Washington press, R. Hoe & Co.

Washington press, R. Hoe & Co.

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Description (Brief)
This Washington press, No. 5465, was made by R. Hoe & Co. of New York in about 1865. The frisket is missing. The press has a height of 63 inches and a length of 50 inches. Its platen is 21 by 16 inches.
The Washington press became, by far, the most popular iron hand press in America, a position it held from the 1820s until the end of the hand press era, in the middle of the century. The press was invented by Samuel Rust, a New York printer, during the 1820s. Rust’s patent of 1821 (now lost) probably covered the toggle mechanism, a figure-4 arrangement which provided greater leverage than the simple elbow toggle of the Wells or the Smith presses. Rust’s second patent of 1829 covered a new frame, which included cast iron hollow columns enclosing wrought-iron rods—the true tension members.
The earliest Washington presses, which had acorn frames, were
manufactured by Rust and his partner Turney. Later, presses with the patent vertical frames were made by Rust alone. In about 1834 Rust’s rival, R. Hoe & Co., succeeded by a ruse in getting Rust to sell out to John Colby, a Hoe employee. Colby passed the business—with patent rights—back to the Hoe Company, who thereafter manufactured the press alongside their own Smith press. At the expiration of the patents, other American companies began producing their own versions of the Washington. This press was used in the Government Printing Office in Washington until its transfer in 1938.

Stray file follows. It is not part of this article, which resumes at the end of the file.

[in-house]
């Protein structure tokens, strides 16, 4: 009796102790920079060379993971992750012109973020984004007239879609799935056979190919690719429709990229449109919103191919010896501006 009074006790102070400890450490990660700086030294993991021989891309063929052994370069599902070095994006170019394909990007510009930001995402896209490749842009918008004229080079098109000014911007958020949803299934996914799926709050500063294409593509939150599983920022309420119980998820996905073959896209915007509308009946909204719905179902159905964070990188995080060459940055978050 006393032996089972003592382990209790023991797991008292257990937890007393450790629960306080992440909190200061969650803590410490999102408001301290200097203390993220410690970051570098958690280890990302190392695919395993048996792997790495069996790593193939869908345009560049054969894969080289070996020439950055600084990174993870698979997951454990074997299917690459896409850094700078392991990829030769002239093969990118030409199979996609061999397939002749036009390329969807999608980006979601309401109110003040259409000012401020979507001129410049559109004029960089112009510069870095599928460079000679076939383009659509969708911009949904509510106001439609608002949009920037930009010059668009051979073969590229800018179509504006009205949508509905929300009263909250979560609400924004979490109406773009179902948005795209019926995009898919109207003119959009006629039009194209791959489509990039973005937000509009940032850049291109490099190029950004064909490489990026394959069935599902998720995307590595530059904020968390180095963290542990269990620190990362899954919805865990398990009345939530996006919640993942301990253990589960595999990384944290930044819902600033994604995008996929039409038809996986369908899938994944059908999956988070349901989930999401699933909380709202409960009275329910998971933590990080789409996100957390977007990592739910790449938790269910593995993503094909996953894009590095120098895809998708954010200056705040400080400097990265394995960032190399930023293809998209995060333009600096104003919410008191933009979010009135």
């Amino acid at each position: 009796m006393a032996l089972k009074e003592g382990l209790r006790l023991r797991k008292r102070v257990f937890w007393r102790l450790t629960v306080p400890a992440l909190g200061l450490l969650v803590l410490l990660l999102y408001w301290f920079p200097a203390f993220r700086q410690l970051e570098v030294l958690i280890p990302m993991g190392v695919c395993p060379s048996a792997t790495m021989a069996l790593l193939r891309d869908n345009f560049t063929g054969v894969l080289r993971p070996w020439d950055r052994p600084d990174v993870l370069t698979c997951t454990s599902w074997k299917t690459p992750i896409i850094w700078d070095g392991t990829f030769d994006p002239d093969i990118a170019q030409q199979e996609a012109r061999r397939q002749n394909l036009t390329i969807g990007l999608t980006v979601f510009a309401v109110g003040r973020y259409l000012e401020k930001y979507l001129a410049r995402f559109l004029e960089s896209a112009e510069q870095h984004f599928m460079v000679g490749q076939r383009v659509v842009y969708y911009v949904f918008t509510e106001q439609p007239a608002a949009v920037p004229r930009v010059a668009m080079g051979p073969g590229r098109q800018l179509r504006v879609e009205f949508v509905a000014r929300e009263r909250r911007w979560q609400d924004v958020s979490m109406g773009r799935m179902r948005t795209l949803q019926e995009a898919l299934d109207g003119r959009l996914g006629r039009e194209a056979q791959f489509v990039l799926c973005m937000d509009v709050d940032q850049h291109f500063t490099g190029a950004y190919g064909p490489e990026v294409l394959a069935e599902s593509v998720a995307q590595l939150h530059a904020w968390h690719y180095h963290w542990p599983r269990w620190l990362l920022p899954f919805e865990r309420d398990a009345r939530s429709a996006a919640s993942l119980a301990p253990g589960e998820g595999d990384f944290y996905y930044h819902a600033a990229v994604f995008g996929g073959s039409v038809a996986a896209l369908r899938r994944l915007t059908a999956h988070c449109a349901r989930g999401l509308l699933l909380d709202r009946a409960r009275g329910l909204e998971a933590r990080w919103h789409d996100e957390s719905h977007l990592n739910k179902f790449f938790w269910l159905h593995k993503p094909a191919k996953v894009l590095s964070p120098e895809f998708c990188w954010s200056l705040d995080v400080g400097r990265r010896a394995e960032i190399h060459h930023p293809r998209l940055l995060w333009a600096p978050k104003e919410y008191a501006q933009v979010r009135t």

Transferred from the Government Printing Office, 1938.
Citation: Elizabeth Harris, "Printing Presses in the Graphic Arts Collection," 1996.
Location
Currently not on view
Object Name
Press, printing
press, printing
Date made
about 1865
maker
R. Hoe & Company
place made
United States: New York
Physical Description
metal (overall material)
Measurements
overall: 63 in x 50 in; 160.02 cm x 127 cm
platen: 21 in x 16 in; 53.34 cm x 40.64 cm
ID Number
GA.20007
catalog number
20007
accession number
148539
See more items in
Work and Industry: Graphic Arts
Communications
Printing Presses in the Graphic Arts Collection
Data Source
National Museum of American History
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